I’m very sorry that I did not post last night. I spent some couples time with my Country-Time-Buffet dinner-companion-for-life XFE, and fell asleep a bit early. I know. I’m a bad blogger. I’m hanging my head contritely. But today I want to address an issue slightly more serious than my bad blogging habits.
There is an epidemic going on of….well….epidemic proportions. In offices all across America, people (especially women) are freezing while the sun shines hotly outside. Yes, despite the fact that there is a drought and heat wave embracing most of the country, our corporate masters are keeping the interiors of offices at a brisk 50 degrees at the tail end of July. I went outside yesterday into 91 degree heat to go buy a Venti-sized hot tea to cup my cold hands around.
I have a confession to make—I have purposely printed unnecessary documents just to warm my hands on the freshly printed warm pages. I have two sweaters in my cube, one to wear under my suit blazer, and the other to cover my legs. I have an illegal electric heating pad (we’re not allowed to have those, or personal heaters, in our cubes.)
I would wear pants and long-sleeves to work, but I’m afraid of the stinky sweat this would cause during my commute (a 10-minute walk to the metro, about 5 minutes standing outside on a platform, 20 minutes in a hopefully-but-not-always air conditioned metro car, and 3 minute walk to work). Nobody should have to live like this.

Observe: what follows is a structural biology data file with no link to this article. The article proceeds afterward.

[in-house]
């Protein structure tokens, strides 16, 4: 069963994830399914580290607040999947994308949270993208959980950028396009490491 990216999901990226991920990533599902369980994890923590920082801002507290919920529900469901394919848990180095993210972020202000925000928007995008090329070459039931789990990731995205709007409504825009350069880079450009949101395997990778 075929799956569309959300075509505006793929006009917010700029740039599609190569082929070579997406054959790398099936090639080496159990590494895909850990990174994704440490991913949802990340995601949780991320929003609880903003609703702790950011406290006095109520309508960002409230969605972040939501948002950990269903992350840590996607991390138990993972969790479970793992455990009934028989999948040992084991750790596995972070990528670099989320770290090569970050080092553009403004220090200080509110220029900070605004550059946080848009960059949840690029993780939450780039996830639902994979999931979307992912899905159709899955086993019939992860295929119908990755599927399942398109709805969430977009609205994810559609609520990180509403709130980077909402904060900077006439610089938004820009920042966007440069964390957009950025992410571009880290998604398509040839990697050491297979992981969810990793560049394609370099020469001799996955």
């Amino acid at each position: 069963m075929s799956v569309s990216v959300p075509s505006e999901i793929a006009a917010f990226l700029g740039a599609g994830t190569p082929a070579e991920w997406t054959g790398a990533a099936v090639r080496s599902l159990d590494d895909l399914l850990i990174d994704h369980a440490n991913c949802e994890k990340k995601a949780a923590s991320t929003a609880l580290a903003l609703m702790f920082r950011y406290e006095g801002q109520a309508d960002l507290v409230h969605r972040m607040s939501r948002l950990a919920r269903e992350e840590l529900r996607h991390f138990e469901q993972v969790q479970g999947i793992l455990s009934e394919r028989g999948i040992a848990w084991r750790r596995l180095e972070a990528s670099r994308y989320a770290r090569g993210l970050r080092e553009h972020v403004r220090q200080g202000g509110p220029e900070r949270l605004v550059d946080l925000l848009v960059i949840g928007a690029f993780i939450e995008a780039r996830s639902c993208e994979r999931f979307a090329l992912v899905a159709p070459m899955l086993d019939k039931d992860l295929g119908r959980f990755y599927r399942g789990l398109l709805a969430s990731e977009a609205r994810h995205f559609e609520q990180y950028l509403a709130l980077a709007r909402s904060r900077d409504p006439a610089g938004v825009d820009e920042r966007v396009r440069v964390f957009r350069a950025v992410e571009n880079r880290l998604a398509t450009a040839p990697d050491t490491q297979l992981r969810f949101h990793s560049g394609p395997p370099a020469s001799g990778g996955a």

I’ve seen all kinds of coping mechanisms here in cube-land. People wearing Snuggies, even. You know what outfits go with a Snuggy? None. That’s what. No outfit looks good covered with a Snuggy.
Why do the powers that be do this to us? It does nothing for my productivity when I’m going outside to thaw off, or have to stop typing to warm my hands on the heating pad in my lap.
Why do they try to overcompensate for the sweltering air outside by creating icicles inside? It’s not like we have a revolving door letting the heat out every time someone comes in. It’s an office building!
And, it’s not very environmentally friendly or economical, especially at a time when gas prices are through the roof. We put all this effort into not wasting and recycling paper, only to destroy forests of trees to crank up the AC to Arctic levels. It must cost corporate America a lot of money to maintain this frigid environment. I’d rather raise the temperature a few degrees and get a raise with all the wonderful cost savings. (By the way, you aren’t saving money or energy if I’m using an electric heating pad to stay warm.)
Denver has tackled this issue head-on. A couple of years ago, Mayor John Hickenlooper decreed that all city buildings should raise the thermostat four degrees. “It saves money, it’s benevolent to the environment and it makes people happy, right? It’s more comfortable. What’s not to like?” he says.
Indeed, Hickenlooper, indeed. (Pretty fun name, by the way. Congrats on that)
Office-induced hypothermia is a serious problem. Not as serious as restless leg syndrome, perhaps, but almost. And perhaps, I propose, more pervasive. Maybe I should start a telethon for it. We could use the money to buy every office worker one of these or some of these.
Is it cold in your office? Have any coping mechanisms you want to share? How many sweaters do you have stashed in your cube?